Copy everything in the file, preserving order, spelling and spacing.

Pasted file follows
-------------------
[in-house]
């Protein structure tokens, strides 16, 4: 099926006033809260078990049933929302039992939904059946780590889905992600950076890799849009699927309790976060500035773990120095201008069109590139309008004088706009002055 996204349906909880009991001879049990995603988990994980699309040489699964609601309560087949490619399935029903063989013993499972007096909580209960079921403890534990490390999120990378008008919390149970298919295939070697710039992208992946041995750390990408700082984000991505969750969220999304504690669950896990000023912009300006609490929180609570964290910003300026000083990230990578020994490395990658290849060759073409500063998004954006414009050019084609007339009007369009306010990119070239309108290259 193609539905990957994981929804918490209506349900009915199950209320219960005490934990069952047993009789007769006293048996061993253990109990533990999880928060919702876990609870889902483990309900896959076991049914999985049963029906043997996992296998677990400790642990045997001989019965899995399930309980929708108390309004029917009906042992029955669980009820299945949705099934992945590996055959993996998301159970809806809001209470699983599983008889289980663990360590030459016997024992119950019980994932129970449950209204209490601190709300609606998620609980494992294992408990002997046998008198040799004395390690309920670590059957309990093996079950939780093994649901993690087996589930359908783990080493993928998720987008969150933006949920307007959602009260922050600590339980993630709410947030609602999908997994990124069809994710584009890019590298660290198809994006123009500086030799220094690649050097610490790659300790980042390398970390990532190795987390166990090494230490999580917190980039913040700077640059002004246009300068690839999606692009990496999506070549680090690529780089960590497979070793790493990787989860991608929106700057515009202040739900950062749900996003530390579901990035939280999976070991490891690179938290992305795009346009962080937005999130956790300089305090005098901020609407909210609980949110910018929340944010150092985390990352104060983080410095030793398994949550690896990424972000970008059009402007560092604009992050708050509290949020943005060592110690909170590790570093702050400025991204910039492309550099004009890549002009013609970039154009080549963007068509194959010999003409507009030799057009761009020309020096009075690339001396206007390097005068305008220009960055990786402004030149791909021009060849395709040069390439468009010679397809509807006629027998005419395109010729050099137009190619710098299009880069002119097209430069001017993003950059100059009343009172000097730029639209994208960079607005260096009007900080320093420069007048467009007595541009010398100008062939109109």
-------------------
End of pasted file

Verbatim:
[in-house]
């Protein structure tokens, strides 16, 4: 099926006033809260078990049933929302039992939904059946780590889905992600950076890799849009699927309790976060500035773990120095201008069109590139309008004088706009002055 996204349906909880009991001879049990995603988990994980699309040489699964609601309560087949490619399935029903063989013993499972007096909580209960079921403890534990490390999120990378008008919390149970298919295939070697710039992208992946041995750390990408700082984000991505969750969220999304504690669950896990000023912009300006609490929180609570964290910003300026000083990230990578020994490395990658290849060759073409500063998004954006414009050019084609007339009007369009306010990119070239309108290259 193609539905990957994981929804918490209506349900009915199950209320219960005490934990069952047993009789007769006293048996061993253990109990533990999880928060919702876990609870889902483990309900896959076991049914999985049963029906043997996992296998677990400790642990045997001989019965899995399930309980929708108390309004029917009906042992029955669980009820299945949705099934992945590996055959993996998301159970809806809001209470699983599983008889289980663990360590030459016997024992119950019980994932129970449950209204209490601190709300609606998620609980494992294992408990002997046998008198040799004395390690309920670590059957309990093996079950939780093994649901993690087996589930359908783990080493993928998720987008969150933006949920307007959602009260922050600590339980993630709410947030609602999908997994990124069809994710584009890019590298660290198809994006123009500086030799220094690649050097610490790659300790980042390398970390990532190795987390166990090494230490999580917190980039913040700077640059002004246009300068690839999606692009990496999506070549680090690529780089960590497979070793790493990787989860991608929106700057515009202040739900950062749900996003530390579901990035939280999976070991490891690179938290992305795009346009962080937005999130956790300089305090005098901020609407909210609980949110910018929340944010150092985390990352104060983080410095030793398994949550690896990424972000970008059009402007560092604009992050708050509290949020943005060592110690909170590790570093702050400025991204910039492309550099004009890549002009013609970039154009080549963007068509194959010999003409507009030799057009761009020309020096009075690339001396206007390097005068305008220009960055990786402004030149791909021009060849395709040069390439468009010679397809509807006629027998005419395109010729050099137009190619710098299009880069002119097209430069001017993003950059100059009343009172000097730029639209994208960079607005260096009007900080320093420069007048467009007595541009010398100008062939109109």